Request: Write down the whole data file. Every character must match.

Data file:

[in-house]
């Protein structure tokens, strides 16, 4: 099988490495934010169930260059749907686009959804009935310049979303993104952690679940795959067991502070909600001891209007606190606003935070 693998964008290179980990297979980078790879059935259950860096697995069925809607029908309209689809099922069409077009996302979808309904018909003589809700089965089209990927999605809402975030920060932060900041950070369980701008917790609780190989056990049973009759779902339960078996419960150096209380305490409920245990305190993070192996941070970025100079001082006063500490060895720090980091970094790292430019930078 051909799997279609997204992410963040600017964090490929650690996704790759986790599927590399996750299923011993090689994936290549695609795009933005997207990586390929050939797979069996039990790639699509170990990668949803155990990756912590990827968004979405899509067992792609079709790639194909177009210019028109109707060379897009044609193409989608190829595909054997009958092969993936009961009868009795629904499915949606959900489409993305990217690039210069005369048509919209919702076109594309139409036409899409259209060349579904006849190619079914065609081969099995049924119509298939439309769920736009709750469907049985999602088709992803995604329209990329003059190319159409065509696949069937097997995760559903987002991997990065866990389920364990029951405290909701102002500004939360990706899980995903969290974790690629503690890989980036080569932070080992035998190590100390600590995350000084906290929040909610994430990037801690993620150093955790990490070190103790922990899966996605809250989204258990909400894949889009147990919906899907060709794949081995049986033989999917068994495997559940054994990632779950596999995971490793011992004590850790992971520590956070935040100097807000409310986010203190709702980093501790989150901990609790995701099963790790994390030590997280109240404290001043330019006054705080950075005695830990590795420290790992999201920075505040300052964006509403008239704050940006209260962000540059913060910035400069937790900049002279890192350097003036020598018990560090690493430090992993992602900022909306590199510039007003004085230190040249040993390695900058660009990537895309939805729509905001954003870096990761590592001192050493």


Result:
[in-house]
């Protein structure tokens, strides 16, 4: 099988490495934010169930260059749907686009959804009935310049979303993104952690679940795959067991502070909600001891209007606190606003935070 693998964008290179980990297979980078790879059935259950860096697995069925809607029908309209689809099922069409077009996302979808309904018909003589809700089965089209990927999605809402975030920060932060900041950070369980701008917790609780190989056990049973009759779902339960078996419960150096209380305490409920245990305190993070192996941070970025100079001082006063500490060895720090980091970094790292430019930078 051909799997279609997204992410963040600017964090490929650690996704790759986790599927590399996750299923011993090689994936290549695609795009933005997207990586390929050939797979069996039990790639699509170990990668949803155990990756912590990827968004979405899509067992792609079709790639194909177009210019028109109707060379897009044609193409989608190829595909054997009958092969993936009961009868009795629904499915949606959900489409993305990217690039210069005369048509919209919702076109594309139409036409899409259209060349579904006849190619079914065609081969099995049924119509298939439309769920736009709750469907049985999602088709992803995604329209990329003059190319159409065509696949069937097997995760559903987002991997990065866990389920364990029951405290909701102002500004939360990706899980995903969290974790690629503690890989980036080569932070080992035998190590100390600590995350000084906290929040909610994430990037801690993620150093955790990490070190103790922990899966996605809250989204258990909400894949889009147990919906899907060709794949081995049986033989999917068994495997559940054994990632779950596999995971490793011992004590850790992971520590956070935040100097807000409310986010203190709702980093501790989150901990609790995701099963790790994390030590997280109240404290001043330019006054705080950075005695830990590795420290790992999201920075505040300052964006509403008239704050940006209260962000540059913060910035400069937790900049002279890192350097003036020598018990560090690493430090992993992602900022909306590199510039007003004085230190040249040993390695900058660009990537895309939805729509905001954003870096990761590592001192050493």